BERLIN (AFP) - Chancellor Angela Merkel said on Thursday that Germany would set up a fund worth up to eight billion euros (S$13 billion) to help victims of record floods, which forced thousands from their homes and left a path of destruction.
The accord came at a meeting between Ms Merkel, who has visited water-logged zones four times since the flooding began this month, and premiers of Germany's 16 states on the disaster's impact.
"The federal government and the states will each provide half of the national fund amounting to up to eight billion euros," Ms Merkel told reporters after the meeting.
She dismissed calls to introduce new taxes or special levies to raise money for the relief fund, but said it would require a supplementary budget for this year.
The Bundestag lower house of parliament is to sign off on the financing by July 5, the last session before the summer recess.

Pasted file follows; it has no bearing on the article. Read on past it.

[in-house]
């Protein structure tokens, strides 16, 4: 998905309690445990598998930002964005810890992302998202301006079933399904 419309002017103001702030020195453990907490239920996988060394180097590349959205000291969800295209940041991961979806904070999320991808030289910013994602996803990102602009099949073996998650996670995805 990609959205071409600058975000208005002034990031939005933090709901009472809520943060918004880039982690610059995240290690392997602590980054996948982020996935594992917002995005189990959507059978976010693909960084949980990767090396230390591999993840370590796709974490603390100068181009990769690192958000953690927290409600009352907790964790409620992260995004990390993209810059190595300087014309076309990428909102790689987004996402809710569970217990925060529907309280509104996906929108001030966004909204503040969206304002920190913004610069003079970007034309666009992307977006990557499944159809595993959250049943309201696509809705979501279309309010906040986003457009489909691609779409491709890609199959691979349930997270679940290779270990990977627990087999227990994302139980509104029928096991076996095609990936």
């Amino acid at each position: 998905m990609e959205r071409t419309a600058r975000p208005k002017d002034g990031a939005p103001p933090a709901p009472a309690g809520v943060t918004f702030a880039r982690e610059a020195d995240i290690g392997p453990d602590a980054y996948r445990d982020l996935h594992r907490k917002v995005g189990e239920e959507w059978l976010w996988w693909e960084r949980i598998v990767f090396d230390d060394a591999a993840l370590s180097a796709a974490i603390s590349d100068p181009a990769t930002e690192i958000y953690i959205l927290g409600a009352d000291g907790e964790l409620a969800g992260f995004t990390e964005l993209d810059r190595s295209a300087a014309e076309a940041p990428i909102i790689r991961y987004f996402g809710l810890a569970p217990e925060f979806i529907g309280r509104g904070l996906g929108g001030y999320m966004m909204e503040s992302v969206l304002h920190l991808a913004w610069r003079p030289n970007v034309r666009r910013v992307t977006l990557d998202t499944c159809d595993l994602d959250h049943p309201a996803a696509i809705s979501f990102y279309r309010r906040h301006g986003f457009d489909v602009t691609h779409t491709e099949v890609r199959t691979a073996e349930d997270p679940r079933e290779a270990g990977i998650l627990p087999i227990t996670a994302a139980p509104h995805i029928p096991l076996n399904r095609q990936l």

No official figure has yet been given for the cost of the damage in Germany from the floods which also deluged other central European countries. The death toll rose to 21 on Thursday after Romania reported two more dead from the flooding.
After the "worst-of-the-century" floods in 2002, a 6.5-billion-euro fund was set up.
Last week, Ms Merkel, who is campaigning for a third term in September elections, already pledged immediate aid of 100 million euros.
Mr Reiner Haseloff, premier of Saxony-Anhalt state, which has been badly hit by the flooding, had suggested in the daily Mitteldeutsche Zeitung a temporary increase of a tax levied on all personal income and businesses to help reconstruct former East Germany.
Water levels continued to slowly fall in northern Germany on Thursday and dykes were holding, including in Lauenburg in Schleswig-Holstein and Hitzacker in Lower Saxony, both of which were visited by Ms Merkel on Wednesday.